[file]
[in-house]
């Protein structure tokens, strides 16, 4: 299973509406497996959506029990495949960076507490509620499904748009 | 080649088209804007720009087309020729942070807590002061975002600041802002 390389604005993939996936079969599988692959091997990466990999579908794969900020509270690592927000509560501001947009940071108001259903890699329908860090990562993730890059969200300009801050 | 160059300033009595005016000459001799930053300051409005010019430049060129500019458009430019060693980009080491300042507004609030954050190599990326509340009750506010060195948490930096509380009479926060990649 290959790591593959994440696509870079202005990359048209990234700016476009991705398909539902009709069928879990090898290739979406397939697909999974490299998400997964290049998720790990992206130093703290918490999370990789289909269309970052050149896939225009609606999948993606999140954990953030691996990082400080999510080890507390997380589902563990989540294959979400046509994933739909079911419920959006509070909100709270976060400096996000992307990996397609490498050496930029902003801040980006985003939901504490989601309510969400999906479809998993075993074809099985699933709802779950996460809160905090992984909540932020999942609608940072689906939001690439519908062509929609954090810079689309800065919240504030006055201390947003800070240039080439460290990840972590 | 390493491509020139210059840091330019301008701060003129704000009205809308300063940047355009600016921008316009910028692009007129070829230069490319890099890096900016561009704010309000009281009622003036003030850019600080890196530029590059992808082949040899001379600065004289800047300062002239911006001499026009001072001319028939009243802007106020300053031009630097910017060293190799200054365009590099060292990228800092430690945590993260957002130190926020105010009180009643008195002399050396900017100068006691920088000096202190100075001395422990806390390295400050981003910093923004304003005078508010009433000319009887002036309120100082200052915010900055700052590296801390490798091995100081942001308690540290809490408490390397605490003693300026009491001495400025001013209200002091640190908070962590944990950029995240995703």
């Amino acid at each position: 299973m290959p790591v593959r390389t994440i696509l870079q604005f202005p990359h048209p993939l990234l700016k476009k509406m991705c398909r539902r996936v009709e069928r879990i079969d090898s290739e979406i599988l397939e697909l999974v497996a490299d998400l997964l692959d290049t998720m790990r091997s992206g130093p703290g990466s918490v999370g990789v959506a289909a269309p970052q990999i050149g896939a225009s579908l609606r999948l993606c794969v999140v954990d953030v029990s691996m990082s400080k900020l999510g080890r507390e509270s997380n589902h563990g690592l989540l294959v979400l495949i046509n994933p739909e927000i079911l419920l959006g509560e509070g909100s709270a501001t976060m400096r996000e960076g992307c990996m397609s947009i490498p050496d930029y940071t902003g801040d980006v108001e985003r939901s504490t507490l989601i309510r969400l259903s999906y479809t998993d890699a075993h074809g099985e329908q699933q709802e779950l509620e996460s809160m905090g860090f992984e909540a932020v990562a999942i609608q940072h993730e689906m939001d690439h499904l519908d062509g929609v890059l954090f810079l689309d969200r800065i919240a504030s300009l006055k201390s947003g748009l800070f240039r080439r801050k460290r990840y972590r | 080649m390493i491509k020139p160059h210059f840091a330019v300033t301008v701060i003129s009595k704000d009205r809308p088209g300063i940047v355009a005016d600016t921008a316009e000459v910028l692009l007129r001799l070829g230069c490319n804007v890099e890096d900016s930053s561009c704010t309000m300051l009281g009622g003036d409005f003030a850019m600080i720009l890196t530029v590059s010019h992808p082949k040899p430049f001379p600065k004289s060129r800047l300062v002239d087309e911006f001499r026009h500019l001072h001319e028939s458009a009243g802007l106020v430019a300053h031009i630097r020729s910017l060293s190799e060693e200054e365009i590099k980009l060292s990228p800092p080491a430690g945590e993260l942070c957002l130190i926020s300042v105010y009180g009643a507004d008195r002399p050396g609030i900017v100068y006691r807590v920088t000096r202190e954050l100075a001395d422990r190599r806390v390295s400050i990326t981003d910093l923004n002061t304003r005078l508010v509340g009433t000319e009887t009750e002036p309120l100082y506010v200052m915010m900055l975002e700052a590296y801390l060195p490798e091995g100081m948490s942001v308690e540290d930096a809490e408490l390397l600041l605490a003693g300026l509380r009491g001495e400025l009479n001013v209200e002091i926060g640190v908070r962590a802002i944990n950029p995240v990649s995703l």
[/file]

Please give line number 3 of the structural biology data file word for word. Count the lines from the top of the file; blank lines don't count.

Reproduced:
């Amino acid at each position: 299973m290959p790591v593959r390389t994440i696509l870079q604005f202005p990359h048209p993939l990234l700016k476009k509406m991705c398909r539902r996936v009709e069928r879990i079969d090898s290739e979406i599988l397939e697909l999974v497996a490299d998400l997964l692959d290049t998720m790990r091997s992206g130093p703290g990466s918490v999370g990789v959506a289909a269309p970052q990999i050149g896939a225009s579908l609606r999948l993606c794969v999140v954990d953030v029990s691996m990082s400080k900020l999510g080890r507390e509270s997380n589902h563990g690592l989540l294959v979400l495949i046509n994933p739909e927000i079911l419920l959006g509560e509070g909100s709270a501001t976060m400096r996000e960076g992307c990996m397609s947009i490498p050496d930029y940071t902003g801040d980006v108001e985003r939901s504490t507490l989601i309510r969400l259903s999906y479809t998993d890699a075993h074809g099985e329908q699933q709802e779950l509620e996460s809160m905090g860090f992984e909540a932020v990562a999942i609608q940072h993730e689906m939001d690439h499904l519908d062509g929609v890059l954090f810079l689309d969200r800065i919240a504030s300009l006055k201390s947003g748009l800070f240039r080439r801050k460290r990840y972590r | 080649m390493i491509k020139p160059h210059f840091a330019v300033t301008v701060i003129s009595k704000d009205r809308p088209g300063i940047v355009a005016d600016t921008a316009e000459v910028l692009l007129r001799l070829g230069c490319n804007v890099e890096d900016s930053s561009c704010t309000m300051l009281g009622g003036d409005f003030a850019m600080i720009l890196t530029v590059s010019h992808p082949k040899p430049f001379p600065k004289s060129r800047l300062v002239d087309e911006f001499r026009h500019l001072h001319e028939s458009a009243g802007l106020v430019a300053h031009i630097r020729s910017l060293s190799e060693e200054e365009i590099k980009l060292s990228p800092p080491a430690g945590e993260l942070c957002l130190i926020s300042v105010y009180g009643a507004d008195r002399p050396g609030i900017v100068y006691r807590v920088t000096r202190e954050l100075a001395d422990r190599r806390v390295s400050i990326t981003d910093l923004n002061t304003r005078l508010v509340g009433t000319e009887t009750e002036p309120l100082y506010v200052m915010m900055l975002e700052a590296y801390l060195p490798e091995g100081m948490s942001v308690e540290d930096a809490e408490l390397l600041l605490a003693g300026l509380r009491g001495e400025l009479n001013v209200e002091i926060g640190v908070r962590a802002i944990n950029p995240v990649s995703l």